Rising sea levels are an "existential threat" in Oceania, Professor Cornish says Rising sea levels are an "existential threat" in Oceania, Professor Cornish says  (ANSA)

Australian synod organiser: Sea levels an existential threat in Oceania

Professor Sandie Cornish, a professor at Australian Catholic University and a member of the Oceania synod task force, talks about the experience of synodality in the region, and the serious problems posed by climate change.

By Joseph Tulloch

Synod organisers from every continent gathered in Rome this week for a two-day conference.

Among them was Professor Sandie Cornish, a member of the Oceania task force and a professor at Australian Catholic University.

She spoke to Vatican News about the synodal process in the region, and the “existential threat” posed by rising sea levels.

Listen to the full interview

Diverse experiences of synodality

Professor Cornish stressed that “the experience in the local churches has been quite diverse.”

“If you think about the Archdiocese of Suva [in Fiji],” she said, “ it's a very different circumstance to dioceses in Australia. So each local church has had quite a different journey in the Synod.”


 “Some of them had already existing synodal structures that could be used to easily consult with people,” she continued. “For example, in New Zealand, a number of existing synodal structures were easily used to hear the voices of people.”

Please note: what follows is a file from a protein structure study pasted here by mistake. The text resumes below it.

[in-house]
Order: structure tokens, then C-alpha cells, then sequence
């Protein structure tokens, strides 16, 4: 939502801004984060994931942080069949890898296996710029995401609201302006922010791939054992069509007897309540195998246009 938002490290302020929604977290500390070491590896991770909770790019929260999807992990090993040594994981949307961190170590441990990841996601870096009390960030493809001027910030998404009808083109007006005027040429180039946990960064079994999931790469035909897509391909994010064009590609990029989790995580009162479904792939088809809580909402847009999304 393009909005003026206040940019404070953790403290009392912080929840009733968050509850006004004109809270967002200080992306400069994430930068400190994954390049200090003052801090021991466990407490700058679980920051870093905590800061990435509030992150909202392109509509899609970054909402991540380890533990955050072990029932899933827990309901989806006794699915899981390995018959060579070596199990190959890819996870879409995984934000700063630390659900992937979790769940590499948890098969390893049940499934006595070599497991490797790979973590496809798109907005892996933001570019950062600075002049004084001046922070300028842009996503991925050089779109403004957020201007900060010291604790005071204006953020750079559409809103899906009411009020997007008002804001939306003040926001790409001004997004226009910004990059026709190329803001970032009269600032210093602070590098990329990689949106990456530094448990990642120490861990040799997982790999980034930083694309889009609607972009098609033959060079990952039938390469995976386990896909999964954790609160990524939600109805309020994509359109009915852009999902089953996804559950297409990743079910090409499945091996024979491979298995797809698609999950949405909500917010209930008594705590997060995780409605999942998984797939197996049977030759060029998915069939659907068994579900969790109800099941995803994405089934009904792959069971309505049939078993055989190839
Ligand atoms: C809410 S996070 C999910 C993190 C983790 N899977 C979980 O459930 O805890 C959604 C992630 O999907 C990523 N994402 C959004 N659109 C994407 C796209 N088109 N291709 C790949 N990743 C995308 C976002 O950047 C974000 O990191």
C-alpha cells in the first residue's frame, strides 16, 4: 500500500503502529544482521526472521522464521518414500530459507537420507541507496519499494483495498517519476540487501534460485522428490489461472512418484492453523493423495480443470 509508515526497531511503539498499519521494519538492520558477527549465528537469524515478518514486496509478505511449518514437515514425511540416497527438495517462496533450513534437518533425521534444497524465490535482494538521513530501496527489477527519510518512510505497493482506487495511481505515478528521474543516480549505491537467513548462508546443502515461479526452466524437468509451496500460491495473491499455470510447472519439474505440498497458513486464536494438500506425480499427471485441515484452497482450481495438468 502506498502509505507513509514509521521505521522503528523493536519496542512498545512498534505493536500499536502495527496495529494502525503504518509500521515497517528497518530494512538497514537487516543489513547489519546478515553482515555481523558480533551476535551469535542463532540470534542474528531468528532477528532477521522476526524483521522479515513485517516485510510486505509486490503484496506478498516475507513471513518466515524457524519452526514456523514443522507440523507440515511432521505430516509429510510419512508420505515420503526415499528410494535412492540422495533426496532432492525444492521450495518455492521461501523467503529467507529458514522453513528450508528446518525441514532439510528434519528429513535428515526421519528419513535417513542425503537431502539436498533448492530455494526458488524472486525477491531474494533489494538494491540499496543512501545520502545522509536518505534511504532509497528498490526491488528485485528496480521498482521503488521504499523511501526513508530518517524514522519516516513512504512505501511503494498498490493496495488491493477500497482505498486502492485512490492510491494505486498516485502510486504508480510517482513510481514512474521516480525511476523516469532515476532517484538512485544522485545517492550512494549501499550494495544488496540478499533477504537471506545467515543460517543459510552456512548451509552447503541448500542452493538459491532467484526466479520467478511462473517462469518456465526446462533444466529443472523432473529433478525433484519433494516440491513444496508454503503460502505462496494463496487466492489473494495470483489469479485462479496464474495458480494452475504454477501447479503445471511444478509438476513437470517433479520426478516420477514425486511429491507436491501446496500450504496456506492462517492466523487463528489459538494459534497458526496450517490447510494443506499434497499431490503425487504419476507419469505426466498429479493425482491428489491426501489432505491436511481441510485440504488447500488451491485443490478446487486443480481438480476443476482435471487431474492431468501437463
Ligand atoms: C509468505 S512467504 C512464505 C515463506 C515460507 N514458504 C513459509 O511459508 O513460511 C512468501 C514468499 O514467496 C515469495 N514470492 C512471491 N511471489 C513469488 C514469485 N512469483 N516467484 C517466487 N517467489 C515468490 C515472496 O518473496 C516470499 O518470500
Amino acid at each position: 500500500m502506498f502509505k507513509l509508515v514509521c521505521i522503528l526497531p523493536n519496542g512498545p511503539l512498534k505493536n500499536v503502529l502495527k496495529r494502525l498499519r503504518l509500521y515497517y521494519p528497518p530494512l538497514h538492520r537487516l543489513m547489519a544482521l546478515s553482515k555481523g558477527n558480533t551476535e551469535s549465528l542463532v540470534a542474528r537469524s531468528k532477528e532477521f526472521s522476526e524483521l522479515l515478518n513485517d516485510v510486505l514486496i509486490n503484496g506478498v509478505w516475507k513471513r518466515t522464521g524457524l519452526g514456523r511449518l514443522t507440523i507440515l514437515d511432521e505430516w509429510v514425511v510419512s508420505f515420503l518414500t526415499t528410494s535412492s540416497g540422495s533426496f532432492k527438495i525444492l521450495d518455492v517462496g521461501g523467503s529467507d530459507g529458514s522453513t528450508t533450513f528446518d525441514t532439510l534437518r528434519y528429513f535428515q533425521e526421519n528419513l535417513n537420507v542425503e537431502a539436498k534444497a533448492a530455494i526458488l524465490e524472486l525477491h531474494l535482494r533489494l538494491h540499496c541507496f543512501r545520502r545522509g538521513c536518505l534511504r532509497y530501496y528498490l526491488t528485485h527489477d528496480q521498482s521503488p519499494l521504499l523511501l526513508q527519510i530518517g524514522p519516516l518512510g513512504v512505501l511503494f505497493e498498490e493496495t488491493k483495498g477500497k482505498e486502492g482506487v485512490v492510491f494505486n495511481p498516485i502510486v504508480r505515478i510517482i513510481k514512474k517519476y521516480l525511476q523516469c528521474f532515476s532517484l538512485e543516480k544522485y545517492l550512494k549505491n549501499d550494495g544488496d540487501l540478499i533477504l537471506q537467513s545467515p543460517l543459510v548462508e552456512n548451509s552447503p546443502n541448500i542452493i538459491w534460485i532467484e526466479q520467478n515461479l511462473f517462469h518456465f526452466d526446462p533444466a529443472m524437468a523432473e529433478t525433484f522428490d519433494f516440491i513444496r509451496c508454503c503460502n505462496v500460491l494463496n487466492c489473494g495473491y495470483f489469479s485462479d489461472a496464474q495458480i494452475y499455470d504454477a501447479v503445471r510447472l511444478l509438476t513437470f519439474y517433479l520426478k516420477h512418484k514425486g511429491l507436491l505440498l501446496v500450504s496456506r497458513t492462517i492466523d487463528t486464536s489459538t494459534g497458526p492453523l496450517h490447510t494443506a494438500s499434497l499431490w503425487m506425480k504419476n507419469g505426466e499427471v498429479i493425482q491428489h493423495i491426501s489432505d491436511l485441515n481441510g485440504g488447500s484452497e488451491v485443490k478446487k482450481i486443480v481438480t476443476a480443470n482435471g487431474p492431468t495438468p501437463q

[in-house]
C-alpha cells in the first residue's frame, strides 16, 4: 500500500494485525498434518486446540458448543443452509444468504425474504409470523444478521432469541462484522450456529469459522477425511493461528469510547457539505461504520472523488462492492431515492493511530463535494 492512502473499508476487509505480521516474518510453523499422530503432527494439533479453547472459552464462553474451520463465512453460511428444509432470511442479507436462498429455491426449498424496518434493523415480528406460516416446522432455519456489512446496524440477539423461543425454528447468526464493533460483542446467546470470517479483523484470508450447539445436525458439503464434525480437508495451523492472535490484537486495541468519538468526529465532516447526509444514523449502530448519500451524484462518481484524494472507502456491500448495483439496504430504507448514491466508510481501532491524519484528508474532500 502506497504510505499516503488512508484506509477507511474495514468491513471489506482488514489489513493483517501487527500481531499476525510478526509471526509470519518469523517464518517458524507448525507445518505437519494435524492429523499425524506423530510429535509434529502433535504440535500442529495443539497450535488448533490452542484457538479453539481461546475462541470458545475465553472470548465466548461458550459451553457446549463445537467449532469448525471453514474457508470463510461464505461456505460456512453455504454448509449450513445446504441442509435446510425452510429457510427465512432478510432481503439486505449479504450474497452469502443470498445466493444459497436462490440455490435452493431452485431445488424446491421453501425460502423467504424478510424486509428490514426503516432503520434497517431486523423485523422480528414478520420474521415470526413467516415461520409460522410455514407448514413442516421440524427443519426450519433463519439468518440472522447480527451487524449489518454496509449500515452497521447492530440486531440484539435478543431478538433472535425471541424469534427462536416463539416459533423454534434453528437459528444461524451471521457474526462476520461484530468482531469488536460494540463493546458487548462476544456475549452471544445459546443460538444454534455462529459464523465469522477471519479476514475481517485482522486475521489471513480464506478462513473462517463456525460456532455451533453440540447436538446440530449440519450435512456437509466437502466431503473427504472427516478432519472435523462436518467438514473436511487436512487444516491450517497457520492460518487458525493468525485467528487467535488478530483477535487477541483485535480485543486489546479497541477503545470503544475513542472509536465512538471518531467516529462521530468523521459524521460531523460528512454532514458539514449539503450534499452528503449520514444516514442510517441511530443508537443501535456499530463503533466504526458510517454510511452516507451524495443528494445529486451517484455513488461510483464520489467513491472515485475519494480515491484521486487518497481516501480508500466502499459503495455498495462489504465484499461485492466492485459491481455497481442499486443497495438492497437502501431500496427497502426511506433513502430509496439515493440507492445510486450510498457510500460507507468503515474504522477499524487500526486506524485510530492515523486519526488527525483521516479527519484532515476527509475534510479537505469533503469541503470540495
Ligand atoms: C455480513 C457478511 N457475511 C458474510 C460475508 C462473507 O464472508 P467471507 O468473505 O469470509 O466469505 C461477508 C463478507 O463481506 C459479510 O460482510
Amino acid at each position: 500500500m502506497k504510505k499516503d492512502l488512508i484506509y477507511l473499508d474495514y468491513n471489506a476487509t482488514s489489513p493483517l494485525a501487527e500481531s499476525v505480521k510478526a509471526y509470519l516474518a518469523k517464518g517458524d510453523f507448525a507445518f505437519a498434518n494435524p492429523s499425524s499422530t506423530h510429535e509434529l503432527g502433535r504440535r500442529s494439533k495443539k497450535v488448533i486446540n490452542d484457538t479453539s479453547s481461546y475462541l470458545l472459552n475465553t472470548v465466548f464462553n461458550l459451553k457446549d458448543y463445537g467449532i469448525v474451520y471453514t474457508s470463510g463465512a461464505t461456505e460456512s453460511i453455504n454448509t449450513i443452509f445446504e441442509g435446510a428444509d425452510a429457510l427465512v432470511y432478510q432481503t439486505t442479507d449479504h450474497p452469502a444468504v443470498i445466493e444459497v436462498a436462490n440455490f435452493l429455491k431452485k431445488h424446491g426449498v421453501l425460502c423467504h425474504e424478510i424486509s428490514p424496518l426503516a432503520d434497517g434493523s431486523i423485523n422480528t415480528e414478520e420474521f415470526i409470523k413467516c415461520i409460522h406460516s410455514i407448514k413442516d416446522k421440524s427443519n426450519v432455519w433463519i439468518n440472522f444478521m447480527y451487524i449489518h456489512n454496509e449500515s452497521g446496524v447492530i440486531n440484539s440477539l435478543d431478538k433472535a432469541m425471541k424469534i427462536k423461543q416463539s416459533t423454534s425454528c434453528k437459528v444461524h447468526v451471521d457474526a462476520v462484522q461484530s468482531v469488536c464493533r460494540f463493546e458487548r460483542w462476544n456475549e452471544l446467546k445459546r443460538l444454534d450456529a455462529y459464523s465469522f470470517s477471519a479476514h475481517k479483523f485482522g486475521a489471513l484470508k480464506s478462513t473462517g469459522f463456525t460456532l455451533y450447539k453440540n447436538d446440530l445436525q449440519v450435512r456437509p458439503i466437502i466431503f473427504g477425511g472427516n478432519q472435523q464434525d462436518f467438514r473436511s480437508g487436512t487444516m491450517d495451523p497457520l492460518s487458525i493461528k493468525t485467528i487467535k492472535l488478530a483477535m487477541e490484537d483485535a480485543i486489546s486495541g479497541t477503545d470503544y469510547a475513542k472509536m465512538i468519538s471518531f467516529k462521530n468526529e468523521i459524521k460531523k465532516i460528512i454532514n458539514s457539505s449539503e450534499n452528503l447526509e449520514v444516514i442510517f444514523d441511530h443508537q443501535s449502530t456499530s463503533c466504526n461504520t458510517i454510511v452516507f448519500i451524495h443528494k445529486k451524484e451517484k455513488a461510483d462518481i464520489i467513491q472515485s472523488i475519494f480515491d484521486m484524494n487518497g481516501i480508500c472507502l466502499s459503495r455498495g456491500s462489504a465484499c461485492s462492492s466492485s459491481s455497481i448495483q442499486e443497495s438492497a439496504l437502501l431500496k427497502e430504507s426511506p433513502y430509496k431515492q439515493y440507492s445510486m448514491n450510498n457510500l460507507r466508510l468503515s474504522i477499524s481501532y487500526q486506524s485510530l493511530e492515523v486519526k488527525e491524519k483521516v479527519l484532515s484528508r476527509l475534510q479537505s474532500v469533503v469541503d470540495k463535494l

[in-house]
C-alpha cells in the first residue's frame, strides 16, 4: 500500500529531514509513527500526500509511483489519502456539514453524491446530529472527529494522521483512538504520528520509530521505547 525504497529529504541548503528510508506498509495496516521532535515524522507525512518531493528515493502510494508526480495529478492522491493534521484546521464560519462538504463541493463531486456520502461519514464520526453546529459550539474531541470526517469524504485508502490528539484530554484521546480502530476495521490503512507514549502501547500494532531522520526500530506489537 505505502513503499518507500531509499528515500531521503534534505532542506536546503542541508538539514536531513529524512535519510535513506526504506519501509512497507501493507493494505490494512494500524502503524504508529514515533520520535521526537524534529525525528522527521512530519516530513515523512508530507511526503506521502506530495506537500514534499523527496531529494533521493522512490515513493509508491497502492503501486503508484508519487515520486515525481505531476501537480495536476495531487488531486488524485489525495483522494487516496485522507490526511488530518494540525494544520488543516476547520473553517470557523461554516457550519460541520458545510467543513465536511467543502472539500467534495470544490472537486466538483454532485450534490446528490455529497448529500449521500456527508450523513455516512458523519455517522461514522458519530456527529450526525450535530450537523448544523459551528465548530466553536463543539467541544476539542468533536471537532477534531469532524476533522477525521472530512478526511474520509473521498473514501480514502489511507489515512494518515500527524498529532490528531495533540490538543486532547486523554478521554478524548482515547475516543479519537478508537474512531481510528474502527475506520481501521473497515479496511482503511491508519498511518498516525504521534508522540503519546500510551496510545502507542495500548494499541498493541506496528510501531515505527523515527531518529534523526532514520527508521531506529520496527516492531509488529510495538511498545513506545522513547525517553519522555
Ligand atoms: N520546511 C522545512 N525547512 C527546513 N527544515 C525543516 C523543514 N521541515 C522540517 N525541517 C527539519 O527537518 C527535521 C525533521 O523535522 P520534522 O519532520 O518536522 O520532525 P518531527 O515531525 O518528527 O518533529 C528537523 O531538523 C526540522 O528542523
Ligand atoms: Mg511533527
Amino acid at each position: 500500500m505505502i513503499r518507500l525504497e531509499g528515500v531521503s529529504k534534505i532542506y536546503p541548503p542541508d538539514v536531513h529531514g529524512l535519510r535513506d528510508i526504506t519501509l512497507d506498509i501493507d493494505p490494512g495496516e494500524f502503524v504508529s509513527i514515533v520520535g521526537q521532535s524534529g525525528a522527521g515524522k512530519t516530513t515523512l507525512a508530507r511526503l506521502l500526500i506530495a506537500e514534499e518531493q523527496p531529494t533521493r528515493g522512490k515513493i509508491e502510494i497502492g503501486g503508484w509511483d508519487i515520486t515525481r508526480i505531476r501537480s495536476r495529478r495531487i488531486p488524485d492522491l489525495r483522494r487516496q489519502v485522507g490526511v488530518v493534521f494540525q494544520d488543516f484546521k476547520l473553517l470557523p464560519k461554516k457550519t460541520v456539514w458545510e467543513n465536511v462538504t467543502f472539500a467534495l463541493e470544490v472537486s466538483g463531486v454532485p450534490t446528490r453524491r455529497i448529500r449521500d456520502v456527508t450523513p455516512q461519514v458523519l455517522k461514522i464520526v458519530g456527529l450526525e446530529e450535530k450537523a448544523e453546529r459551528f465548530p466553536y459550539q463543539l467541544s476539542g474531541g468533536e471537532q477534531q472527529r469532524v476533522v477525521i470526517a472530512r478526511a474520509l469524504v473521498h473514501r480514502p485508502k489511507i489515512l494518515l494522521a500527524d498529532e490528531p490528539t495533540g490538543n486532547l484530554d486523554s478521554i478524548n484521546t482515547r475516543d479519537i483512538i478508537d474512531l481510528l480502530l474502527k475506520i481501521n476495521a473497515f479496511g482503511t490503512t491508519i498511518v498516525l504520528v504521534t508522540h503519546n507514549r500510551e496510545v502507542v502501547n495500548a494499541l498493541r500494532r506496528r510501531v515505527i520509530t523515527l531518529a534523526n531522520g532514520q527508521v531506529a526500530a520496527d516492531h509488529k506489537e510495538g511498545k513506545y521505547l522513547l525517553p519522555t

On the other hand, “in some of the small island nations of the Pacific, it was much more difficult to receive and understand the vademecum written in English.” This was “quite a long and complicated document to understand what that actually required of local communities, and then to engage in the conversations.”

An existential threat

The themes of the synodal process in Oceania so far, Professor Cornish said, have been “care for the oceans, becoming a synodal church, and formation for mission.”

She spoke in particular about the importance of climate issues for the region.

“Climate change is an existential threat to many of the communities in Oceania. We have many small island communities where the existence of their actual country is at threat from rising tides and the salination of drinking water. There are whole communities that need to look for somewhere else to live and trying to do that collectively so that they might continue to be a cultural community somewhere.”

Professor Cornish stressed, moreover, that the oceans are not a concern only for smaller, low-lying islands.

“Even in a place like Australia, a big island state, the inland areas are also very much affected by what happens in the oceans. We have massive flooding at the moment in so many parts of inland Australia, and all of that water is arriving because of changes to the ocean, and the ocean currents, and how water-bearing air is moving around the globe. So even those who think that the ocean is not their concern are being very much affected by it.”

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30 November 2022, 13:08